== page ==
Redevelopment eventually pushed the bookstore to the fringes of its former neighborhood, and it closed in 1974. However, by the final years of the Black Power Movement Michaux’s radical legacy had begun to move into the mainstream. Harlem’s commemorative Lewis Michaux Book Fair received city and state funding: the official endorsement of a figure who had made his reputation from the intellectual and racial fringe. A younger generation of African American activists had also followed in his footsteps, opening political bookstores at other hotbeds of black activism: Liberation Bookstore in Harlem, Marcus Books in Oakland, Uhuru Bookstore in Greensboro, North Carolina, and Drum and Spear Bookstore and Press in Washington, D.C.
Founded in 1968 by former members of the Student Non-violent Coordinating Committee (SNCC), Drum and Spear Bookstore and Press was the next step in bookstore-centric Black Power activism. The nation’s capital had just endured a tumultuous spring, as the assassination of Martin Luther King, Jr. stoked racial tensions into open rebellion. The Drum and Spear’s founders included Ralph Featherstone, Charlie Cobb, Judy Richardson, and Courtland Cox, and they approached their new project with SNCC’s political aims in mind. The store stocked books on a broad spectrum of Pan-African and African American subjects, from poetry, language, and cooking to radical political theory, and its contents would eventually supply African American studies programs and black preschools around the country.
Like the National Memorial African Bookstore, the Drum and Spear was created as a site for consciousness-raising and community mobilization. Richardson noted that the drum of the store’s name represented Pan-African exchange, while the spear represented “whatever else might be necessary for the liberation of the people”. Its staff created a network of black-owned businesses and institutions across the city, established a printing press, and used the bookstore space alternately as a debate forum, preschool, clinic, and informal classroom. Staff members helped their patrons develop a greater political consciousness by engaging them in discussion and making reading suggestions, and longtime patrons went on to do the same for newcomers. Reaching overseas, the store owners even established an information center in Dar es Salaam, Tanzania.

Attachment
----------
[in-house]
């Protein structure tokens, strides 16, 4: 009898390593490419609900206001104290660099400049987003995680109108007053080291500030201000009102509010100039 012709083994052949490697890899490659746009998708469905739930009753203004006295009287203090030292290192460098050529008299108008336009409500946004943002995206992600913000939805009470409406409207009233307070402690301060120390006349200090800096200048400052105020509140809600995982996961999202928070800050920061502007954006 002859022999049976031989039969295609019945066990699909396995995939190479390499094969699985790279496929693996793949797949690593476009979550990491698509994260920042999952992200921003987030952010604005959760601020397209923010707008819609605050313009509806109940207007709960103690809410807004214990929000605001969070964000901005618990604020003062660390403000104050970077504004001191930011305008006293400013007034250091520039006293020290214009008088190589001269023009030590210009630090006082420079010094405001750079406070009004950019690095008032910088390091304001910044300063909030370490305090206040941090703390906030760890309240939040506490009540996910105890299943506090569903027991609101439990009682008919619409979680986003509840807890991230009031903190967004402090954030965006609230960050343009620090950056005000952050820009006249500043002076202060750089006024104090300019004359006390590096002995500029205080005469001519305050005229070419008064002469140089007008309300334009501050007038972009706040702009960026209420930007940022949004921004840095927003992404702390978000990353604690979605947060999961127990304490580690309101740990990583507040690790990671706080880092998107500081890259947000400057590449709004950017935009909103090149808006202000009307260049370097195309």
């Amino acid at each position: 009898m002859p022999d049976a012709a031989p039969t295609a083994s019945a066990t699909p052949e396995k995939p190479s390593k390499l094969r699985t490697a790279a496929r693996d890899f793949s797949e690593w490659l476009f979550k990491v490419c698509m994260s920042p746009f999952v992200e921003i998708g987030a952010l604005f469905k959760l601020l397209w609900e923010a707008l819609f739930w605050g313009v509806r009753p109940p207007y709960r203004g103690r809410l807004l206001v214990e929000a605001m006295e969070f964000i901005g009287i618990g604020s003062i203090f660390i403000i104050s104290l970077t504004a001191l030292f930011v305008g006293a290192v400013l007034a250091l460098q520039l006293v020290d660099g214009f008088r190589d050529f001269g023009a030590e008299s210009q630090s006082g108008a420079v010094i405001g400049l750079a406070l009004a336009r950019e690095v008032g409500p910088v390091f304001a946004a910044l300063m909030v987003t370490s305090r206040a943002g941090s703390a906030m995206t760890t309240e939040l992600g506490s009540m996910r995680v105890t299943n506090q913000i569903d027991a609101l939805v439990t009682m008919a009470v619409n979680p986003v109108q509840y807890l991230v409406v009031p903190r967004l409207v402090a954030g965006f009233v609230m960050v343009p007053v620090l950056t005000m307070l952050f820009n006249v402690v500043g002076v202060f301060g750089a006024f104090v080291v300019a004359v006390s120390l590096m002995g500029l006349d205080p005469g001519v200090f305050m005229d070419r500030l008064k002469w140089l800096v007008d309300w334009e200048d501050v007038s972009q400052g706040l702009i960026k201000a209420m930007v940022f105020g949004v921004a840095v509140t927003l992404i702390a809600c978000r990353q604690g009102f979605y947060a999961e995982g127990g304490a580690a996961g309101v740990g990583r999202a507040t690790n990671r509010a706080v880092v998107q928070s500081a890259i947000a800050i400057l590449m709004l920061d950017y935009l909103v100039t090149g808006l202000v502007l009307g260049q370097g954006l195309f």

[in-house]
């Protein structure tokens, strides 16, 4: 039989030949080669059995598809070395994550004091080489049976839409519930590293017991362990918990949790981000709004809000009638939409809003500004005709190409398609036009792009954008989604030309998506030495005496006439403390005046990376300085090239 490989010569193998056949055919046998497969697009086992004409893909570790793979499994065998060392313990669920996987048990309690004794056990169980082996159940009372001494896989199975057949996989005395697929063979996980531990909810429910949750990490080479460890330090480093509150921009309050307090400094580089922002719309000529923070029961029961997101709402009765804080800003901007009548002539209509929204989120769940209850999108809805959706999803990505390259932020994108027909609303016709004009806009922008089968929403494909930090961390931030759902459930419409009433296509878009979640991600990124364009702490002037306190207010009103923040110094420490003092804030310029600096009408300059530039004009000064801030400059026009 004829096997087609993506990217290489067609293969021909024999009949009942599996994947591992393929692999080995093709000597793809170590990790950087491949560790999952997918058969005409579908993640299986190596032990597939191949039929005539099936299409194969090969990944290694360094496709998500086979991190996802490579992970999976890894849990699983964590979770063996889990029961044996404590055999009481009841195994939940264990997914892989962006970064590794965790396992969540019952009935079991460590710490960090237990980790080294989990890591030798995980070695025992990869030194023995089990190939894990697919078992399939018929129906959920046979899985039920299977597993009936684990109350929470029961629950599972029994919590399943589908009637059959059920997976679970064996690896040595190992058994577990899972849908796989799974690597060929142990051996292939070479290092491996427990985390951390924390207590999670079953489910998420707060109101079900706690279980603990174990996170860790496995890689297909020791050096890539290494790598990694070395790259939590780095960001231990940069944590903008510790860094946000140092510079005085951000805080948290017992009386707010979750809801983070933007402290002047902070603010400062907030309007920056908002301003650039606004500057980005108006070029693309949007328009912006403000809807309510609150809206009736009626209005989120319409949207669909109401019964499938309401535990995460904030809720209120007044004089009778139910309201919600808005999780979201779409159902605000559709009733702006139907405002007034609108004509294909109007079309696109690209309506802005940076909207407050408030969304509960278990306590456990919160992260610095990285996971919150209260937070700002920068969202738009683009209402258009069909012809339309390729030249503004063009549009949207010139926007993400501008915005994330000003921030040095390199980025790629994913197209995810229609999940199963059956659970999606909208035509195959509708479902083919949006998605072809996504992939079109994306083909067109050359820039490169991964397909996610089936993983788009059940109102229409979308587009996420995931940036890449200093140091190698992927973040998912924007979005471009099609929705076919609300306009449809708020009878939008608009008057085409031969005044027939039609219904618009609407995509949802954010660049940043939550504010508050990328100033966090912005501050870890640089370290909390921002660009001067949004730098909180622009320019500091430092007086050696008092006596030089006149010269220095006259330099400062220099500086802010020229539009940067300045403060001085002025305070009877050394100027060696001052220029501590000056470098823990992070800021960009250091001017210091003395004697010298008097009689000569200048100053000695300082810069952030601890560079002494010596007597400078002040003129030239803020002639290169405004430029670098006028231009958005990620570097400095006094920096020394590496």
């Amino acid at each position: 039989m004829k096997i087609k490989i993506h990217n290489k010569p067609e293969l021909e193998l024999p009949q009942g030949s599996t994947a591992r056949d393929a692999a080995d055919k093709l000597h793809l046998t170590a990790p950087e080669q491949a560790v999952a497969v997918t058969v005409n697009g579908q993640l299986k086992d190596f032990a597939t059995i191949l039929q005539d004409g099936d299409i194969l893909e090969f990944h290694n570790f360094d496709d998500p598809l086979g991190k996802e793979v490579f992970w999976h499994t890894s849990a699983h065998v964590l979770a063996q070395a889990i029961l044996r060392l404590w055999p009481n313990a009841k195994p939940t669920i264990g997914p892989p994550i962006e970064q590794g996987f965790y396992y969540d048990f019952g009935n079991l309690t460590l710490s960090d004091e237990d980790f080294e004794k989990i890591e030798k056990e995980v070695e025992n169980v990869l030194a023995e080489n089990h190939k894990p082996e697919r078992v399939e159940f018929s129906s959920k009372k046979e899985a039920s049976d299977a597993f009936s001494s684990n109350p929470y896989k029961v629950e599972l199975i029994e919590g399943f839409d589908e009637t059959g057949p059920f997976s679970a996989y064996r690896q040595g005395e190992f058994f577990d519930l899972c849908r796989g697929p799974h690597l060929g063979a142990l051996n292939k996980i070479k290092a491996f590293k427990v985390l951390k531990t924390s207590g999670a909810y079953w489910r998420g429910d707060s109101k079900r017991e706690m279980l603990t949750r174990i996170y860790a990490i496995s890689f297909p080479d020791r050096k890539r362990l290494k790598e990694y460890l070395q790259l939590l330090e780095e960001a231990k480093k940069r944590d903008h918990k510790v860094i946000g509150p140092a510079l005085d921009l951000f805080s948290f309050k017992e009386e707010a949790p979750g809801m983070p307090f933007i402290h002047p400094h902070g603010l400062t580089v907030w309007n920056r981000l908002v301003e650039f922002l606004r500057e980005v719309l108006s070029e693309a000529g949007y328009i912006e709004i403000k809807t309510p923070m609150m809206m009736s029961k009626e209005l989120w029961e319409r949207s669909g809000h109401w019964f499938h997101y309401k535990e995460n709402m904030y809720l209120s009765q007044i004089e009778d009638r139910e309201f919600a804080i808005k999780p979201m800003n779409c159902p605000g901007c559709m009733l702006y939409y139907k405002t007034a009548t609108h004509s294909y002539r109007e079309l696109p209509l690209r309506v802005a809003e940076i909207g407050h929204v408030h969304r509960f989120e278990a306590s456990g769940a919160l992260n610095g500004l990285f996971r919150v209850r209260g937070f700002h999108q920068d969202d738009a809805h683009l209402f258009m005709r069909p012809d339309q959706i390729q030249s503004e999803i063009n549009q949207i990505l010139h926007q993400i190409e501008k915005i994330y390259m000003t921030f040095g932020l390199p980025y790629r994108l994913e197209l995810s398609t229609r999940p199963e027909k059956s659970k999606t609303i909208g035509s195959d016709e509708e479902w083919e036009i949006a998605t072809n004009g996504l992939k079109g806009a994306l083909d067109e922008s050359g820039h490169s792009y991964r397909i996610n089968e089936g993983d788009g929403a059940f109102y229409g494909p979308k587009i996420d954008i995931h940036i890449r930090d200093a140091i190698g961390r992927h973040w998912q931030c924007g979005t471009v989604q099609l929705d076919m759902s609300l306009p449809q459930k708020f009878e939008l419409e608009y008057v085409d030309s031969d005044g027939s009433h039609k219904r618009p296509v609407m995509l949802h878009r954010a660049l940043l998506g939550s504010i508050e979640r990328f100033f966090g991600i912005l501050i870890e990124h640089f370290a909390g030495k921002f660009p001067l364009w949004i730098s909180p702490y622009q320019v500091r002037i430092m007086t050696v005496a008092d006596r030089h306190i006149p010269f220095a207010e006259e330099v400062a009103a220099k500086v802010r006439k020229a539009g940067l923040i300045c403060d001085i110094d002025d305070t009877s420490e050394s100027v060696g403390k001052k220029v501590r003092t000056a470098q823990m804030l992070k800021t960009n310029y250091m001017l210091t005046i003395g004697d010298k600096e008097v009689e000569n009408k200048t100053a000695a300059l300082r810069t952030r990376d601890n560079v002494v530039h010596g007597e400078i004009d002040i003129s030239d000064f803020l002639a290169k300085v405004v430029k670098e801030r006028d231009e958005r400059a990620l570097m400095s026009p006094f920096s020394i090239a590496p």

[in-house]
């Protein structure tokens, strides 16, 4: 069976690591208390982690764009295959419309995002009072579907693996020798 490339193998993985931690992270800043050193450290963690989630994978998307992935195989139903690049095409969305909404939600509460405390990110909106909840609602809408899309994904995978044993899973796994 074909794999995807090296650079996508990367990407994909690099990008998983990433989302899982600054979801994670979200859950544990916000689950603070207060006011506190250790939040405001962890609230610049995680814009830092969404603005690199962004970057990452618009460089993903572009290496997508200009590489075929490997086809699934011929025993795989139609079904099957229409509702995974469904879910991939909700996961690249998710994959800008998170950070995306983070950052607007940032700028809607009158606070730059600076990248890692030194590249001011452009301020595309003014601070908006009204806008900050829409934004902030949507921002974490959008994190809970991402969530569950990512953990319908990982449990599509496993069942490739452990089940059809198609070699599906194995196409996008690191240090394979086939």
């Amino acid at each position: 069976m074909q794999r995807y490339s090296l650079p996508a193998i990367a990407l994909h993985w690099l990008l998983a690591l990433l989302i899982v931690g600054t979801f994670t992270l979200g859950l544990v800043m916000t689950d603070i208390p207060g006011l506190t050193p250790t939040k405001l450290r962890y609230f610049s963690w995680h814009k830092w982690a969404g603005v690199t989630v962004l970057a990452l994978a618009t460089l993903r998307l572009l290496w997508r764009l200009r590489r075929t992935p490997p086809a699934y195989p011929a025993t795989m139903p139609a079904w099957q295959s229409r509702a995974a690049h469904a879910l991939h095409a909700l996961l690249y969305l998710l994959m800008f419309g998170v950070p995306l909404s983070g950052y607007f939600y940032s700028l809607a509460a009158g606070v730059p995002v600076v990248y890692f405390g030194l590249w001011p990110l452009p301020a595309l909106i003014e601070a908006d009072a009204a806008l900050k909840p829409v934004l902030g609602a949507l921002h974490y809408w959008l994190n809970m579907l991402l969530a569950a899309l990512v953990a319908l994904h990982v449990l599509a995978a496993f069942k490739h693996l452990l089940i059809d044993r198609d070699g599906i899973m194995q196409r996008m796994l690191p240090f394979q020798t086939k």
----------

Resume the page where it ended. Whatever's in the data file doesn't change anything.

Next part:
Though independent bookstores still function as sites of activism, the most influential black bookstores of the Black Power era rose and fell with the movement. The majority of political black bookstores were open about the fact that they placed ideological goals above financial ones. They were commercial sites that often failed to profit, focusing instead on their community impact. As niche businesses, their memory belongs mostly to members of the black intellectual and activist circles of the time: those people who were directly invested in their ideological mission. Few of the original stores remain, but they mark out a legacy of formal and informal social justice activism, molded to the times and to the needs of their community.
Related Sites of Memory
 Emblidge, David. “Rallying Point: Lewis Michaux’s National Memorial African Bookstore.” Publishing Research Quarterly, vol. 24, issue 4, 2008, pp. 267-276. Via Springer Link.
 Beckles, Colin. “Black Bookstores, Black Power, and the FBI: The Case of Drum and Spear.” The Western Journal of Black Studies, vol. 20, no. 2, 1996, pp. 63-71. Via ProQuest.
 Fraser, Gerald C. “Lewis H. Michaux: One for the books.” New York Times, 23 May 1976.